Stop Treating! Start Preventing!
Breast cancer is preventable. Read on for three simple ways to get started now.
You may have noticed all the pink in the air this month. Organizations are cashing in on a wide variety of products based on their intent to contribute a portion of the proceeds, however small, to a breast cancer charity. In case you didn't know why you were seeing all the pink products, it is because October is National Breast Cancer Awareness month.
With an alarming one in eight American women now diagnosed with breast cancer, it is certainly a cause that demands attention. Yet, despite the claims to raise awareness, surprisingly little is being said about how to AVOID this calamity.
Some organizations are spreading the word about diet, exercise, and other preventive measures, but there are other factors that, if addressed, would dramatically improve the odds that a woman can live her life breast cancer free.
Estrogen is one of the most well known causes of breast cancer. This is why anti-estrogen medications are a mainstay of breast cancer treatment (in women who have estrogen responsive breast cancer). This is also the reason that having children, which causes a reduction in estrogen levels, decreases a woman’s breast cancer risk.
Unfortunately, our homes are now overloaded with products that contain chemicals that behave like estrogen; thereby, placing all women at an alarmingly high risk of developing cancer, with or without having had children. This is why the following 3 steps are vital for all women to protect themselves from cancer. Please tell all the women you care about to follow these steps; it could save their life:
1. Avoid bisphenol A, which is a hormone disruptor that is found in many common household products. It leaches out of polycarbonate plastic containers into the food within. Polycarbonate plastic is used to make 5 gallon jugs of water, reusable water bottles (not the disposable ones), and many baby bottles. Turn over your plastic products and look for the #7 inside the recycling triangle, which indicates it is polycarbonate. If you are unsure, call the manufacturer. Bisphenol A is also used to line the inside of paper containers that hold liquids and cans that contain food or beverages. Whenever possible, rinse canned foods before consuming them and avoid buying acidic food, like tomato sauce, in a can.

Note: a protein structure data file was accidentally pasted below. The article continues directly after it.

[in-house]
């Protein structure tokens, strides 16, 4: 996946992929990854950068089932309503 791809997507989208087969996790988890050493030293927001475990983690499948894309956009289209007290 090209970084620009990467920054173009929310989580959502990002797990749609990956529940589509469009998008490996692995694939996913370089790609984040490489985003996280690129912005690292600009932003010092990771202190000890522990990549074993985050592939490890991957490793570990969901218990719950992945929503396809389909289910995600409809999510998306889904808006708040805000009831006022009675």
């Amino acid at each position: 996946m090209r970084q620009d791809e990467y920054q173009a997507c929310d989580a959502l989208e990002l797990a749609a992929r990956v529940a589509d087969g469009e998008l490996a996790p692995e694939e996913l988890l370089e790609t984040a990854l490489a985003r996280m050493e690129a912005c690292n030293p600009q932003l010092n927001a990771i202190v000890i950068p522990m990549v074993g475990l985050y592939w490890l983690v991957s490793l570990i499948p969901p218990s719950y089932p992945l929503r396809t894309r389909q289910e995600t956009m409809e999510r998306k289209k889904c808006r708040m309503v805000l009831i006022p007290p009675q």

2. Avoid plasticizers (called phthalates with a silent p), which are also hormone disruptors. These plasticizers are everywhere. They are in cosmetics, baby shampoo, baby chew toys, perfume, cleaning products, plastic containers, pest and lawn care products, etc. Polyvinyl chloride (PVC) contains these harmful plasticizers and is a common route of exposure for many women because PVC is the component of many plastic wraps used for food. Look for the #3 inside the recycling triangle, which indicates it is PVC. If you are unsure, call the manufacturer. Go to www.cosmeticdatabase.com to find out if your personal care products may increase your odds of breast cancer. Check out www.thegreenguide.com to find safer cleaning products. If you purchase fatty foods such as cheese that is wrapped in commercial plastic wrap, remove it, slice off the outer layer, and rewrap it in unbleached parchment paper and place it inside a Ziploc baggie or a glass storage container.
3. Get a daily dose of brassica vegetables, which include broccoli, cauliflower, kale, and cabbage. Brassica vegetables bind to estrogens in your body and convert them to a form that is easily eliminated so they have less time to cause cancer. Broccoli sprouts are an excellent form of brassica and you can grow them right on your windowsill without having a green thumb. Go to www.brassica.com for more information.
By avoiding #3 and #7 plastic products, choosing safer cleaning, personal care, lawn, and pest control products, your risk of breast cancer can be dramatically reduced. Because it is impossible, in this day and age, to completely eliminate your exposure to estrogen-like chemicals, remember to eat your daily dose of brassica vegetables.
While “a race for the cure” is beneficial, it is not good enough. It is time we stop treating and start preventing breast cancer in the first place. For more information about preventing chronic illnesses, cancer, autism, ADD, Alzheimer’s disease, etc, visit www.holler4health.com. You will be able to follow the links described above and many others to find your path to health. While there, reserve a copy of “Holler for Your Health: Be the Key to a Healthy Family”, which provides a 10 Step Action Plan to preserve or reclaim health.
Teresa Holler is a physician assistant, assistant professor of medicine, author of "Cardiology Essentials" (Jones and Bartlett, 2007) and "Holler for Your Health! Be the Key to a Healthy Family".
Ms. Holler is also an engaging professional speaker endorsed by the President of the National Speakers Association. She can be reached through her website at http://www.holler4health.com